THE US dollar depreciated by 0.71% to 97.607 following a confluence of factors including: (1) global risk-on sentiment following reports that the US and China had reached a tentative agreement for the “first phase” of a trade deal, with China agreeing to buy up to US$50bil of US agriculture products, to accept more American financial services in their market while the US agreed to suspend new tariffs scheduled for Oct 15.
However, optimism was short-lived as the deal lacked clarity; (2) Brexit optimism; (3) disappointing September retail sales data – a gauge for the health of US consumers – which unexpectedly fell by 0.3% month-on-month (m/m) from a gain of 0.6% m/m in August (cons: 0.3%), marking a first decline since February 2019; and (4) reports from the Fed’s Beige Book suggesting the economy was slightly weaker than in the summer.
Brent crude dropped 0.99% at US$59.91/bbl at the end of the week, dragged by the lack of details about the first phase of the US-China trade deal that undercut optimism over trade relations. However, worries of further escalation along the Syrian and Turkish border that could affect output or exports are likely to provide more support for oil prices.
The euro gained 0.75% to 1.113 after the UK and EU claimed a Brexit breakthrough ahead of the EU summit with EU Commission President Jean-Claude Juncker saying an outline deal was in place. However, the agreement still needs to be ratified by EU leaders and Britain’s Parliament. Besides, there were speculations that the German government may introduce spending stimulus in a bid to support its economy through an ongoing soft patch.
The pound surged for the second week in a row, up 1.76% to 1.289, the highest level since May following reports that the UK and EU have managed to agree on a new Brexit deal ahead of the EU summit.
Meanwhile, economic release for the week includes: (1) August unemployment rate up at 3.9% from 3.8% in July (cons: 3.8%); (2) Wage growth eased to 3.8% year-on-year (y/y) in August from 3.9% y/y in July (cons: 4.0%); (3) September inflation rate stayed flat at 1.7% y/y and missing expectations of 1.8%; and (4) September retail sales accelerated to 3.1% y/y from 2.6% y/y in August (cons: 3.2%).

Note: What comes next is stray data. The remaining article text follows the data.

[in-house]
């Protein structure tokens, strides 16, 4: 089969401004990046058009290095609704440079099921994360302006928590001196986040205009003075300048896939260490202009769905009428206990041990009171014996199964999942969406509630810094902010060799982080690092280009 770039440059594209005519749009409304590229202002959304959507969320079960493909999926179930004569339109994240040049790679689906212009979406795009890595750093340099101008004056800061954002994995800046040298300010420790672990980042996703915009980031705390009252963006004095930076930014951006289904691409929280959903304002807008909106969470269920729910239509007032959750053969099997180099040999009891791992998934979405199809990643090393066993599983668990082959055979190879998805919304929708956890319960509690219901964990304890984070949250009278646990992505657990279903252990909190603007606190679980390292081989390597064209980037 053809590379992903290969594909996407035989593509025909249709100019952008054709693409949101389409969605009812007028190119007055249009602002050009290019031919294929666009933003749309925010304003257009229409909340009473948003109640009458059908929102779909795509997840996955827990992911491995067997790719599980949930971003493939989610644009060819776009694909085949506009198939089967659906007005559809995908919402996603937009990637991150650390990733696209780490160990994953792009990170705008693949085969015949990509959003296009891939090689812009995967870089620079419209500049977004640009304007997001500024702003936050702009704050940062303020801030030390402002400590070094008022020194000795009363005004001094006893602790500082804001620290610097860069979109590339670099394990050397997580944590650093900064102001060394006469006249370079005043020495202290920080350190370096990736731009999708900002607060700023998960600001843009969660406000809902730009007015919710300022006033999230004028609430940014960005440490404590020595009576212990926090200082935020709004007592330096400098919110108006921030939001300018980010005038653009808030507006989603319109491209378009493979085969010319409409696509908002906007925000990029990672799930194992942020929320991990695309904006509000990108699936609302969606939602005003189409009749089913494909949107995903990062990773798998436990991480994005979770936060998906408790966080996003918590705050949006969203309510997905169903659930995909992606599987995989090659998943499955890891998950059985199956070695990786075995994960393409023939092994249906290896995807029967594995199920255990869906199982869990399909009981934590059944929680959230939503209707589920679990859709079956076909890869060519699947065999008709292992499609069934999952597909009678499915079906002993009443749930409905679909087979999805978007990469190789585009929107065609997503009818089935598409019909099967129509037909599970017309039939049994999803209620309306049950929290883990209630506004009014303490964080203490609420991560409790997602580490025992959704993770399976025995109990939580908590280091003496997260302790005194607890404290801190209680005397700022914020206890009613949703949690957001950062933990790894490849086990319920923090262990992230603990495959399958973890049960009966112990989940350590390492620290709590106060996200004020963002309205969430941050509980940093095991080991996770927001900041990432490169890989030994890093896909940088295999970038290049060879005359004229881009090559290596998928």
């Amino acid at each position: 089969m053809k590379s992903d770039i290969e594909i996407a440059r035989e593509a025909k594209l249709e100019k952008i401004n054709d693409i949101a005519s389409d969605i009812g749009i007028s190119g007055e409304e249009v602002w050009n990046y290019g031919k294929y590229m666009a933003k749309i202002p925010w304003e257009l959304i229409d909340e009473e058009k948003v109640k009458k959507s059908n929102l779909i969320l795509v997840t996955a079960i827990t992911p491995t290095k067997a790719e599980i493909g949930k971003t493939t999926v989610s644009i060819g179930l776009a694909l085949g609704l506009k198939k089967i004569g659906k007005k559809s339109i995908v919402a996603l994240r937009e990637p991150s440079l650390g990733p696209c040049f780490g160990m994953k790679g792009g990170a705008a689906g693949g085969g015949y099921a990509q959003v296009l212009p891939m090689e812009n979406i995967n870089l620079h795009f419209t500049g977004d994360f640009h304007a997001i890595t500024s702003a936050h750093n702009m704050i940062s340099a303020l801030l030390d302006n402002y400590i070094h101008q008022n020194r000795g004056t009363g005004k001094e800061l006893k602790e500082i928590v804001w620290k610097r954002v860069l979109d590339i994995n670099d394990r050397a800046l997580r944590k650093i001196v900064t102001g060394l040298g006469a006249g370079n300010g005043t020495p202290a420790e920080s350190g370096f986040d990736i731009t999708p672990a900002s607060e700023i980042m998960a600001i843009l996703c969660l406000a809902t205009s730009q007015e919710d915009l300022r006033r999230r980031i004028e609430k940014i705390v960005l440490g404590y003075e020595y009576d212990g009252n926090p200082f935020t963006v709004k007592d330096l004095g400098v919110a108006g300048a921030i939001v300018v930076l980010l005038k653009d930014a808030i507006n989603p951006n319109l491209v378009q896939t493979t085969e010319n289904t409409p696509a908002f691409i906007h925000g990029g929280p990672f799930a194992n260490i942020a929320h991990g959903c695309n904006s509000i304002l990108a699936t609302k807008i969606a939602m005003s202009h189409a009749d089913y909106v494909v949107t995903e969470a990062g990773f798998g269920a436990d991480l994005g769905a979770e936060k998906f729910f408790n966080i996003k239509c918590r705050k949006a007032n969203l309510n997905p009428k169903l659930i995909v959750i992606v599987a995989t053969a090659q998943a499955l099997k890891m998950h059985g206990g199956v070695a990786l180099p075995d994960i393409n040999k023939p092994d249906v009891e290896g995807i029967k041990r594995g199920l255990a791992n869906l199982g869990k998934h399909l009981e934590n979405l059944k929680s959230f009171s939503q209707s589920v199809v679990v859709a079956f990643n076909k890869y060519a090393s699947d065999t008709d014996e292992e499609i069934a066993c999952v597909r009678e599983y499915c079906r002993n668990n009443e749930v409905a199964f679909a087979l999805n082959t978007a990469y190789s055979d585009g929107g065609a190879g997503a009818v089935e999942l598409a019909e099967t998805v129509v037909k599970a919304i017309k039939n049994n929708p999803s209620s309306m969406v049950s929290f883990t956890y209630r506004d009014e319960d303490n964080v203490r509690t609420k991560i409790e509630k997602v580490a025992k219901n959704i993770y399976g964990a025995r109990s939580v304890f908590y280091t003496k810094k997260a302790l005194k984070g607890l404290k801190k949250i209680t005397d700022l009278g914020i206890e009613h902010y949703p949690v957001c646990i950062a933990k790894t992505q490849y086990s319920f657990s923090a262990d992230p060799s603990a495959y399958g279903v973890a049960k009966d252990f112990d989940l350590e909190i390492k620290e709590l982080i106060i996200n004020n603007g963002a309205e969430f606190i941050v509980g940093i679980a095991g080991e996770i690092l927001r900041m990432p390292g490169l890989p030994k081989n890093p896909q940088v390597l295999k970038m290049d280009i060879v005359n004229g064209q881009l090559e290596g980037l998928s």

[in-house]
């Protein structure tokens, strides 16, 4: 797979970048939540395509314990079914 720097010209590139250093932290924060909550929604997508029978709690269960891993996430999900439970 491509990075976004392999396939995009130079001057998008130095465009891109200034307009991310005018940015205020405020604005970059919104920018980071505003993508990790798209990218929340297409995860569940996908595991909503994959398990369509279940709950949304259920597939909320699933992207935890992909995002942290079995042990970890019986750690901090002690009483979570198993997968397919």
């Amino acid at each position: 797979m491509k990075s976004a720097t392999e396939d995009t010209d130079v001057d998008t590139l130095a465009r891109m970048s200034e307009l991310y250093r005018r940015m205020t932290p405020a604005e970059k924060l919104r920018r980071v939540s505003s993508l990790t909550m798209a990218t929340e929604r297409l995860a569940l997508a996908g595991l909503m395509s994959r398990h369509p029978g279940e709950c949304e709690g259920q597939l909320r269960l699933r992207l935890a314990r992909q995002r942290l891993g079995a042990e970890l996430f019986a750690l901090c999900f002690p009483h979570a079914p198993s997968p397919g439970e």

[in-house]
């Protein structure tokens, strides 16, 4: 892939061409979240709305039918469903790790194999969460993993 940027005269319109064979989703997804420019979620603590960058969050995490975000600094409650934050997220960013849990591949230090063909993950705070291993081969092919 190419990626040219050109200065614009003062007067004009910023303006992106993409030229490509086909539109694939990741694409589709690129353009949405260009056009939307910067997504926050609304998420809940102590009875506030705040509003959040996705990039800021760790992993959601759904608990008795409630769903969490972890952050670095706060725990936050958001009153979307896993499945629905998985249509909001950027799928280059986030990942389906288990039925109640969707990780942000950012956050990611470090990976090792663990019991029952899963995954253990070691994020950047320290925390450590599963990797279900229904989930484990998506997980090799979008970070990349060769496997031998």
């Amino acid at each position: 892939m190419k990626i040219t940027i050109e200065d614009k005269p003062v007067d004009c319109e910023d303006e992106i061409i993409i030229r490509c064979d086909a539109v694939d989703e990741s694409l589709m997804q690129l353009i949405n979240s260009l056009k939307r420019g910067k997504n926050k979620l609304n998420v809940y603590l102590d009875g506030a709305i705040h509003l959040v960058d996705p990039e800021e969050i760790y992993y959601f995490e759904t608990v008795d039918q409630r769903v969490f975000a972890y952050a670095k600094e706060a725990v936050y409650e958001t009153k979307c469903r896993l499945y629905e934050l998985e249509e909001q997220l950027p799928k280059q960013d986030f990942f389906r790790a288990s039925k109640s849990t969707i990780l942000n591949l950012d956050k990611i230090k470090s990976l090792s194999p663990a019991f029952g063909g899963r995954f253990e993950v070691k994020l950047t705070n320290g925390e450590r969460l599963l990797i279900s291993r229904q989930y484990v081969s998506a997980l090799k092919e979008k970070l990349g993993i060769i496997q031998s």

Amidst an economy that is devastated with the worst typhoon seen in decades, the yen weakened by 0.34% to 108.7. The drag was partly due to a weaker global risk-on environment. On the data front, the headline inflation eased to 0.2% y/y from 0.3% y/y in August (cons: 0.4%); while industrial production declined by 1.2% m/m from a gain of 1.3% m/m (cons: -1.2%). The majority of Asian ex-Japan currencies appreciated against the weaker dollar owing to defused trade tensions, allowing investors to increase their risk appetite. The Singapore dollar came in as the best performer, strengthening by 0.64% to 1.365 amidst the central bank of Singapore easing its monetary policy in a move to support its slowing economy. Although the yuan gained 0.16% to 7.0777 on better prospects of a trade deal, the gains were limited due to a slew of poor economic release.
The rupee came in as the worst performer, down 0.21% to 71.168 after the International Monetary Fund slashed India’s growth forecast to 6.1% from 7.0% previously.
The ringgit rose 0.17% to 4.180 against the weaker dollar. The gain in ringgit was partially supported by positive sentiments from the tabling of Budget 2020 last week. Meanwhile, the local bourse rose in line with its regional peers, up 1.1% to 1,574 while recording a net foreign inflow of RM263mil.